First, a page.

Section 106 Review

Under Section 106 of the National Historic Preservation Act (NHPA), federal agencies must consider the effect of their actions on historic properties and provide the federal Advisory Council on Historic Preservation (ACHP) the opportunity to comment on proposed actions. Each State Historic Preservation Office (SHPO) plays a critical role in the Section 106 process. As set out in Sections 101(b)(3) and 101(d) of the NHPA, they “consult, advise, and assist” federal agencies in carrying out the agency’s Section 106 responsibilities. Under Section 101(b)(9)(a) of the NHPA, SHPOs have a responsibility to “consult with appropriate Federal agencies . . . on Federal undertakings that may affect historic property.” Pursuant to these authorities, SHPOs annually review more than 110,000 federal undertakings. While the SHPO participates in the Section 106 consultation process, it is the federal agency that bears the responsibility for initiating various steps in the process. Although the federal agency may use the services of applicants, consultants or designees to prepare information, analyses and recommendations, the federal agency remains legally responsible for all required findings and determinations.

To successfully complete Section 106 review, federal agencies must:

  • Gather information to decide which properties in the project area are listed in or eligible for listing in the National Register of Historic Places.

  • If so, determine how these historic properties might be affected.

  • Explore alternatives to avoid or reduce harm to historic properties.

  • Reach agreement with the SHPO (and the ACHP in some cases) on measures to deal with any adverse effects or obtain advisory comments from the ACHP, which are sent to the head of the agency.

When historic properties will be harmed, Section 106 review usually ends with a legally binding agreement that establishes how the Federal agency will address the adverse effects. In the few cases where this does not occur, and the ACHP issues advisory comments, the head of the Federal agency must consider the comments in making a final decision.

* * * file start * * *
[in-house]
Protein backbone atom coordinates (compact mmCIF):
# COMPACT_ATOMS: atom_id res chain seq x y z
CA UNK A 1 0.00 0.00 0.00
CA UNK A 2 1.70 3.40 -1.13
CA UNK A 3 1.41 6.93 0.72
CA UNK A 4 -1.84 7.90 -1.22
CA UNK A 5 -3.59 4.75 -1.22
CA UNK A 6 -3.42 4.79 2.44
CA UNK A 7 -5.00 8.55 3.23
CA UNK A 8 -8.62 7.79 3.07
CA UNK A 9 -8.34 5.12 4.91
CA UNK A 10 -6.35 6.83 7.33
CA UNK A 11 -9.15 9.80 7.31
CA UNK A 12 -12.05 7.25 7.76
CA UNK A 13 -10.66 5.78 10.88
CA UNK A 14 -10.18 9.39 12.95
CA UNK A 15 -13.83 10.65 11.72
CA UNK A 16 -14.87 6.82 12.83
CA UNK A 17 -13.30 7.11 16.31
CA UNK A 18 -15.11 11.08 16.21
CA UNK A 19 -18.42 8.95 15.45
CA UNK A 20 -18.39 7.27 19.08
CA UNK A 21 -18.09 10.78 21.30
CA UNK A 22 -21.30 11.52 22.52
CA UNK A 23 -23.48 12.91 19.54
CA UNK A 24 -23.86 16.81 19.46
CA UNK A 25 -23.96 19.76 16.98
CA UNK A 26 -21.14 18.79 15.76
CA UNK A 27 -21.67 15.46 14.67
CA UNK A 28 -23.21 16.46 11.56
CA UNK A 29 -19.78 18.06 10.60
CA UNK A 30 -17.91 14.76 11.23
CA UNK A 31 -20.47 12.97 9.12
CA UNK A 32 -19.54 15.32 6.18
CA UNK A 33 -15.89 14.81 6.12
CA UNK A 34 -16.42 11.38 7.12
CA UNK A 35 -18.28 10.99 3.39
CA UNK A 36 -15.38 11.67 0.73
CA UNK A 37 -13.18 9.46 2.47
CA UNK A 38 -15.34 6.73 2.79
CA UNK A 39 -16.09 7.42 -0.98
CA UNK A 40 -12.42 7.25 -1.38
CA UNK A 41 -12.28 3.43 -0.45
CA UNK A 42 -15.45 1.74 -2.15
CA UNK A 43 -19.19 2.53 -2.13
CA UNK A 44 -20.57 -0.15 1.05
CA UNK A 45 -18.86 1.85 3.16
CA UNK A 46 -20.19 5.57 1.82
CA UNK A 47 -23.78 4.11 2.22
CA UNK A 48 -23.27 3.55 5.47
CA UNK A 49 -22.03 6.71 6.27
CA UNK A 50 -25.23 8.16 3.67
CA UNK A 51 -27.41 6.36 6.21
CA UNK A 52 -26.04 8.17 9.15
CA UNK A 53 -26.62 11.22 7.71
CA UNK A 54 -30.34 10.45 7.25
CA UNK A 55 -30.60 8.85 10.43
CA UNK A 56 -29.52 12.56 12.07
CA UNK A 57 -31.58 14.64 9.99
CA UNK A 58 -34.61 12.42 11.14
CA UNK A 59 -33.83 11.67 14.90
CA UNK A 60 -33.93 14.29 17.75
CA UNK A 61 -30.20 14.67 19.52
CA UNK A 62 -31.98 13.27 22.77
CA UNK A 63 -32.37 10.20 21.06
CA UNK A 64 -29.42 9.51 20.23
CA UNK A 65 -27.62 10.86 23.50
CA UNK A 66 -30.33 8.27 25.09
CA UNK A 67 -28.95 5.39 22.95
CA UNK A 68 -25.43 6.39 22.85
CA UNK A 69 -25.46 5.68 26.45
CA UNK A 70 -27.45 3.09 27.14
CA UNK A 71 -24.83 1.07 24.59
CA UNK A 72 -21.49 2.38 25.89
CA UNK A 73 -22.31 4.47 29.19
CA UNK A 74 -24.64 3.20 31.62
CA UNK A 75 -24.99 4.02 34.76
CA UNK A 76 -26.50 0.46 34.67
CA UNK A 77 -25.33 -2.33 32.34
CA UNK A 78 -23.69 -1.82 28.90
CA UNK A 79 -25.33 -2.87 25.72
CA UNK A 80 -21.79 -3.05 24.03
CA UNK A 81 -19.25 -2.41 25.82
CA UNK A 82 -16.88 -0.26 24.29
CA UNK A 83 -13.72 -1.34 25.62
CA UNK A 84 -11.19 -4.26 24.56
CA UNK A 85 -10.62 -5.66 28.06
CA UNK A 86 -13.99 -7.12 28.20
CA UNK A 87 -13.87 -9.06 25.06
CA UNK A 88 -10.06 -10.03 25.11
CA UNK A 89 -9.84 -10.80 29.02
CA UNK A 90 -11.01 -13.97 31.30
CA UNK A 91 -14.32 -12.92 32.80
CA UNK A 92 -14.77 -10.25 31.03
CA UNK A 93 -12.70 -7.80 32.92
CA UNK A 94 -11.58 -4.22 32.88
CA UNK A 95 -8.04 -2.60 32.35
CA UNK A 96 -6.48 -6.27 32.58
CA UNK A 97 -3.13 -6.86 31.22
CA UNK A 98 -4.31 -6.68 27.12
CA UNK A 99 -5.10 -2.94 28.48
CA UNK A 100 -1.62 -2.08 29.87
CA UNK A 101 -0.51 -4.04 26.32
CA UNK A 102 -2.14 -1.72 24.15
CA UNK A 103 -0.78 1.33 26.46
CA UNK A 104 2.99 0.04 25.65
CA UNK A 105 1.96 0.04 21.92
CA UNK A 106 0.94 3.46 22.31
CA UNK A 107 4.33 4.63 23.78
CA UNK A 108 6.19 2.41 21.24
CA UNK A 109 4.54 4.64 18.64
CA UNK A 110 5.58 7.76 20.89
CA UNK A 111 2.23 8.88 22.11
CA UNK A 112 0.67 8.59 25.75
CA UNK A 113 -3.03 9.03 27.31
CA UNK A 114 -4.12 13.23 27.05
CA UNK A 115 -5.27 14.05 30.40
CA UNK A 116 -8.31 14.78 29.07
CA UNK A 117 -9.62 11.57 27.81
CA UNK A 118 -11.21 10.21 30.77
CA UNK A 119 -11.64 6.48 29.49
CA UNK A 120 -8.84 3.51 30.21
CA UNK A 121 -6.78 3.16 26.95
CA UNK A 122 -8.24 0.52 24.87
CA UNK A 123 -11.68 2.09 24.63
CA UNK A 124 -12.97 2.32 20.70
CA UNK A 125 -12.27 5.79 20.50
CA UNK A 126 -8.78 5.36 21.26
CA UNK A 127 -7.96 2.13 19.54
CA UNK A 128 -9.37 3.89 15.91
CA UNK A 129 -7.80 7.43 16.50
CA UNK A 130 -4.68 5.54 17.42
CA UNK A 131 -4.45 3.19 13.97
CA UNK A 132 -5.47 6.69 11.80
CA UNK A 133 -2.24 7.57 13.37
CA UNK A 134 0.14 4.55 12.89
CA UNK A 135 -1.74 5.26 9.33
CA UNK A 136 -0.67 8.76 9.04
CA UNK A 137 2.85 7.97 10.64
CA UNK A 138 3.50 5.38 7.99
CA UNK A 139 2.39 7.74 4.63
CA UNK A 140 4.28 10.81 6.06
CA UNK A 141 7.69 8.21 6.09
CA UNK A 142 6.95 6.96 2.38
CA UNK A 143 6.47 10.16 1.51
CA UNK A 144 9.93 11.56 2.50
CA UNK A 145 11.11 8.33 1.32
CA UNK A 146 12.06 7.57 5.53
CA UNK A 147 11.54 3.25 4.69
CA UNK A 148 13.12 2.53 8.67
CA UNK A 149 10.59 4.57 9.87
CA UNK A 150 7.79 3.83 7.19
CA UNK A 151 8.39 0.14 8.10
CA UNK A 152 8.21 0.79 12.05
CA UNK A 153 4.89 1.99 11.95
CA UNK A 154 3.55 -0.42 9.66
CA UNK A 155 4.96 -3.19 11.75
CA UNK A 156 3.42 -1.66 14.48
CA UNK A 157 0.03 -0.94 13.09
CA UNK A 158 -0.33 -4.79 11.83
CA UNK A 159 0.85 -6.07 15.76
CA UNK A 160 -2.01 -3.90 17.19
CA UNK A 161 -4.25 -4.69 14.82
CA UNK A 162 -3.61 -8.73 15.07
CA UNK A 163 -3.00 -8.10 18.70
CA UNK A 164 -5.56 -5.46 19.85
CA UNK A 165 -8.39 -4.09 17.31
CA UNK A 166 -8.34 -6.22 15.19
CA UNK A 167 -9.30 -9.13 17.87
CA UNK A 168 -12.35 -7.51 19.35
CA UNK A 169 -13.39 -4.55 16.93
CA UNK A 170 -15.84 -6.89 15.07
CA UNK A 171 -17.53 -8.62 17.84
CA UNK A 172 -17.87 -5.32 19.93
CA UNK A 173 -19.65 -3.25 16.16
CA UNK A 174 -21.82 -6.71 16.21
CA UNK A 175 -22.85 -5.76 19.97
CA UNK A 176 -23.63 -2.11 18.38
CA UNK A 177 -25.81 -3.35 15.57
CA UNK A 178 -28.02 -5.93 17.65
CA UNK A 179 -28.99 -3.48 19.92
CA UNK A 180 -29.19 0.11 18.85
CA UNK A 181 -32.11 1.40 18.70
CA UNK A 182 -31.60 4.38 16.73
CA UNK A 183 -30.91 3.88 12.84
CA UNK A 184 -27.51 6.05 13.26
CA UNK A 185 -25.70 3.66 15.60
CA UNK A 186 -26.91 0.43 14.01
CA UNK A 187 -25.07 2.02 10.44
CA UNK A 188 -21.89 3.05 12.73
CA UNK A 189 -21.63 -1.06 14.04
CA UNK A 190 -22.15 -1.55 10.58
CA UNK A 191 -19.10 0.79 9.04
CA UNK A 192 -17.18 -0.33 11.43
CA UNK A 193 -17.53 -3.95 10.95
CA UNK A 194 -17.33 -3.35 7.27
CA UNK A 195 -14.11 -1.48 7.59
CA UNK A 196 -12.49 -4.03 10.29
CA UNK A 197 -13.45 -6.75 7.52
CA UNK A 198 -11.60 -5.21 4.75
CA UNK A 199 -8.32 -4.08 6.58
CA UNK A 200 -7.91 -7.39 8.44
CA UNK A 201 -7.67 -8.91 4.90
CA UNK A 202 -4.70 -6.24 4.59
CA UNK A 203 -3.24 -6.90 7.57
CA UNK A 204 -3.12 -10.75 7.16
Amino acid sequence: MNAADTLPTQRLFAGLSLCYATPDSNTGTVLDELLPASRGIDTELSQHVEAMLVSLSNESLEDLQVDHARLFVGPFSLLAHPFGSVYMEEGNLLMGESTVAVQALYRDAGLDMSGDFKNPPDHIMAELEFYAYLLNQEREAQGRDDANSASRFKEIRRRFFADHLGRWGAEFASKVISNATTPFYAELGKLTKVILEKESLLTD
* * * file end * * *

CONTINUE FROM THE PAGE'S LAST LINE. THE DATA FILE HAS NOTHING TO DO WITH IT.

For more detailed information on Section 106, visit the ACHP website listed above.


The Missouri SHPO has produced a series of training videos related to the 4-step process of Section 106 compliance and a discussion of best practices for consulting with our office. You can access these videos by following this link.

Some national organizations regularly offer valuable training on Section 106 and other historic preservation topics that range from hour-long webinars to day-long or multi-day workshops. To explore some of these training opportunities, please consult the websites of the following organizations:

Initiate Review

PLEASE NOTE: If your project represents an “emergency situation” as defined in 36 CFR § 800.12, please request an expedited review by calling our office at 573-751-7858. Please also be sure to note the emergency status of your project in the “Project Name” field when completing our Section 106 Project Information form.

To initiate Section 106 review in Missouri, the federal agency or its agent/consultant must submit a Section 106 Project Information Form (see below). For guidance on finding and hiring a consultant, click here. Section 106 forms, instructions and regulations are available below as downloadable PDF files. The editable forms cannot be submitted online, but are offered as a convenient way to fill out and print the document. The completed document must then be signed and mailed in together with the required supplemental material.

The department has changed all fill-in forms to PDF fill-in. You will be able to save and reuse these PDF forms. However, you will need Adobe Acrobat Reader 7 or higher to save the PDF fill-in form. Also, at this time SHPO does not accept digital signatures. If your Acrobat Reader prompts you to use one, we ask that you don't.

The following materials are provided to facilitate the successful completion of the 106 process: